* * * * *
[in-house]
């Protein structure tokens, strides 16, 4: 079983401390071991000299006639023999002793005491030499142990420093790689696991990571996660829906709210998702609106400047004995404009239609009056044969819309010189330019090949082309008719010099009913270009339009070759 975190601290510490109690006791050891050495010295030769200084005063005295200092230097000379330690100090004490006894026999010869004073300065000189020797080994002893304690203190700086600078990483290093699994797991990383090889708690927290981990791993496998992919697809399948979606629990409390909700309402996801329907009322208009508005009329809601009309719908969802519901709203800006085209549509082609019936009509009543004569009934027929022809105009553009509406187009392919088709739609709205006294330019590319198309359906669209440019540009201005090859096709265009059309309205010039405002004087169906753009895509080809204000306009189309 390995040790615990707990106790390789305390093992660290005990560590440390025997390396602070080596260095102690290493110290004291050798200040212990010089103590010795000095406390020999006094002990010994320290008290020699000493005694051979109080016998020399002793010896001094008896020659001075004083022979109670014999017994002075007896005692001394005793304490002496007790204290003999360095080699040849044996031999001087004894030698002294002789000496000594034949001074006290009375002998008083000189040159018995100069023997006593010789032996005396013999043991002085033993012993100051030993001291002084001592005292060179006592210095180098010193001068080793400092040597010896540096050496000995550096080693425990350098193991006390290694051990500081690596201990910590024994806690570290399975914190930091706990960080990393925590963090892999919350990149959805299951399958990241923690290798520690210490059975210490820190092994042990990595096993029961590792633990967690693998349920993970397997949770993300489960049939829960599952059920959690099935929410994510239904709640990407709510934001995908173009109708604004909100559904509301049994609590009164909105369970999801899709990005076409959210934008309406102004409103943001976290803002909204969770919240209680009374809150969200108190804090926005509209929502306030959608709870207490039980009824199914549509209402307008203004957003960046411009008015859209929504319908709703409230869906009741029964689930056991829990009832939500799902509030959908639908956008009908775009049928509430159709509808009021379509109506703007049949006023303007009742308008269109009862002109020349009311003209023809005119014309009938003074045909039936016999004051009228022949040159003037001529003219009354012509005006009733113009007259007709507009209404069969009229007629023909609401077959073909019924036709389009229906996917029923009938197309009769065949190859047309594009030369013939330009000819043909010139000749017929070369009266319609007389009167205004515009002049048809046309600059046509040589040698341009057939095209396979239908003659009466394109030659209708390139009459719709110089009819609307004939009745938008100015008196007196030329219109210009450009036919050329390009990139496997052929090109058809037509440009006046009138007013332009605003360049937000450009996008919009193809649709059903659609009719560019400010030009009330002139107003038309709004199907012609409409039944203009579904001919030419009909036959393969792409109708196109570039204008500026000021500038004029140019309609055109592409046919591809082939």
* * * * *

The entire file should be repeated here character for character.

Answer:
[in-house]
């Protein structure tokens, strides 16, 4: 079983401390071991000299006639023999002793005491030499142990420093790689696991990571996660829906709210998702609106400047004995404009239609009056044969819309010189330019090949082309008719010099009913270009339009070759 975190601290510490109690006791050891050495010295030769200084005063005295200092230097000379330690100090004490006894026999010869004073300065000189020797080994002893304690203190700086600078990483290093699994797991990383090889708690927290981990791993496998992919697809399948979606629990409390909700309402996801329907009322208009508005009329809601009309719908969802519901709203800006085209549509082609019936009509009543004569009934027929022809105009553009509406187009392919088709739609709205006294330019590319198309359906669209440019540009201005090859096709265009059309309205010039405002004087169906753009895509080809204000306009189309 390995040790615990707990106790390789305390093992660290005990560590440390025997390396602070080596260095102690290493110290004291050798200040212990010089103590010795000095406390020999006094002990010994320290008290020699000493005694051979109080016998020399002793010896001094008896020659001075004083022979109670014999017994002075007896005692001394005793304490002496007790204290003999360095080699040849044996031999001087004894030698002294002789000496000594034949001074006290009375002998008083000189040159018995100069023997006593010789032996005396013999043991002085033993012993100051030993001291002084001592005292060179006592210095180098010193001068080793400092040597010896540096050496000995550096080693425990350098193991006390290694051990500081690596201990910590024994806690570290399975914190930091706990960080990393925590963090892999919350990149959805299951399958990241923690290798520690210490059975210490820190092994042990990595096993029961590792633990967690693998349920993970397997949770993300489960049939829960599952059920959690099935929410994510239904709640990407709510934001995908173009109708604004909100559904509301049994609590009164909105369970999801899709990005076409959210934008309406102004409103943001976290803002909204969770919240209680009374809150969200108190804090926005509209929502306030959608709870207490039980009824199914549509209402307008203004957003960046411009008015859209929504319908709703409230869906009741029964689930056991829990009832939500799902509030959908639908956008009908775009049928509430159709509808009021379509109506703007049949006023303007009742308008269109009862002109020349009311003209023809005119014309009938003074045909039936016999004051009228022949040159003037001529003219009354012509005006009733113009007259007709507009209404069969009229007629023909609401077959073909019924036709389009229906996917029923009938197309009769065949190859047309594009030369013939330009000819043909010139000749017929070369009266319609007389009167205004515009002049048809046309600059046509040589040698341009057939095209396979239908003659009466394109030659209708390139009459719709110089009819609307004939009745938008100015008196007196030329219109210009450009036919050329390009990139496997052929090109058809037509440009006046009138007013332009605003360049937000450009996008919009193809649709059903659609009719560019400010030009009330002139107003038309709004199907012609409409039944203009579904001919030419009909036959393969792409109708196109570039204008500026000021500038004029140019309609055109592409046919591809082939």